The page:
You’re five and a half and you really need to learn patience. You often expect me to listen to you RIGHT NOW when your sister needs a diaper change, when your brother is crying, or when your grandfather is telling me about his day at work.
I had a bit of an epiphany the other day. I “wait-a-minut-ed” you while Grampa finished telling a story. It was a longer story than I thought it would be, and I became very conscious of the minutes as they ticked on by.
It was not a minute. Just as “wait a second” is never a second.By the time the story had ended, you had forgotten what you wanted to tell me. I had wasted your patience and taught you that if you wanted to be heard you should interrupt often until I give up and turn to you in exasperation. “WHAT?”
I realized today that I’m not teaching you patience, I’m wasting what patience you have on things that patience need not be wasted on.
Yes. You do need to learn not to interrupt. The world will never revolve around you. Certainly not when you have two siblings that also need attention and that sometimes have more critical needs than yours.
However, learning is done best when the process is gradual, demonstrative and when it teaches valuable life skills. Not “I will drop you into this situation and expect you to automatically become patient.
Yes. Sometimes I don’t have the time at that moment to listen to fourteen of your newest knock knock jokes. And sometimes I really need to finish a phone call before the person on the other end hangs up on me for being non-responsive.
People tend to repeat what they experience. And I remember many long “just a minute” moments when I brimmed over with frustration that I was being ignored for a very simple thing that I needed to convey to my mother when she was on the phone. “We’re out of toilet paper. Can you get some down from the cabinet?”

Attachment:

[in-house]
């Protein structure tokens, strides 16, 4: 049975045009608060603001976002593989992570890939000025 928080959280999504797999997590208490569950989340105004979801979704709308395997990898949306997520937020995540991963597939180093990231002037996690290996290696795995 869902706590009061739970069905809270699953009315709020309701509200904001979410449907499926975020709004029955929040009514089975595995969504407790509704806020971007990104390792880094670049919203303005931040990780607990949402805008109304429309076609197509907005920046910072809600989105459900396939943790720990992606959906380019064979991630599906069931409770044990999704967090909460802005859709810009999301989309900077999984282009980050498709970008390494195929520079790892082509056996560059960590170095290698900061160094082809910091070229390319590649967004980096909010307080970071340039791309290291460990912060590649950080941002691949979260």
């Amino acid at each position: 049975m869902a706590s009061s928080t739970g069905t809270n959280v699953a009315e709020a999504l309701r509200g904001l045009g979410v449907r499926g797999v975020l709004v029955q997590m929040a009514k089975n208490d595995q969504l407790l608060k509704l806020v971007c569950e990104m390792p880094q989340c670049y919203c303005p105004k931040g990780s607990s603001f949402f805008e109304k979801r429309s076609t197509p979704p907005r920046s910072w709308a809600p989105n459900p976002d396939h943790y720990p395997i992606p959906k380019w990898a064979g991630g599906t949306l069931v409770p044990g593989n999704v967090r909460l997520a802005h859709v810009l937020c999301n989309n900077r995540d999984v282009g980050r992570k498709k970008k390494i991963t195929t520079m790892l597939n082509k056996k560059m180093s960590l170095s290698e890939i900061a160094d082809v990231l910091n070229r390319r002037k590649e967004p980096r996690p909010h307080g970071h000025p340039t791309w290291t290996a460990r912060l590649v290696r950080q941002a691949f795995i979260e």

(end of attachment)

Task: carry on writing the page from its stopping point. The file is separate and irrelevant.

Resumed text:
I’ve been fumbling my way through the years trying to find some sort of a balance with you where I pay attention to you when you need it and where I’m allowed to finish things that need to be finished when they need to be finished. I allow you to freely interrupt anything I’m doing on the computer, any text messages, picture-taking, book reading. With conversations I’ve struggled to find a balance. Struggling brings frustration. So I’ve been frustrated with you when you did not deserve frustration.
Today I realized that you simply don’t know how to prioritize the task that I have at hand and the thing that you need to tell me. These things are not learned by osmosis. These things are taught. Every time I “wait a minute” you, I’m squandering a valuable learning moment.
Parents are not perfect. We learn as we go.
I’m going to try something new. I’m going to do a quick triage of what it is that you need to tell me. What is it about? Let me write it down for you so that we both remember, because it’s definitely important for me to hear.. But Grampa is trying to tell me something or this phone call needs to be finished and then I’ll have all the time we need to talk about that.
That way, if you need toilet paper- you get it. If you want to tell me a knock knock joke, you wait. If you need to tell me that your little brother just fell in the toilet while he was trying to poop and Grandma is not able to stop laughing long enough to unstick his chubby toddler butt from the toilet.. I’ll agree that is a time critical emergency that merits my pausing only to grab a camera.
When you are older I will encourage you to “remember a word” or to tell me when something is REALLY important. That’s a later step, though. I can’t jump ahead. It breaks the rules of learning and sets us both up for a LOT of frustration.
I can teach you patience without teaching you that you lack in importance. I can teach you patience while helping you learn about priorities. I can teach you patience without half of the things that you want to tell me being forgotten in the process. I can make it more gentle, more rewarding.
And so I shall.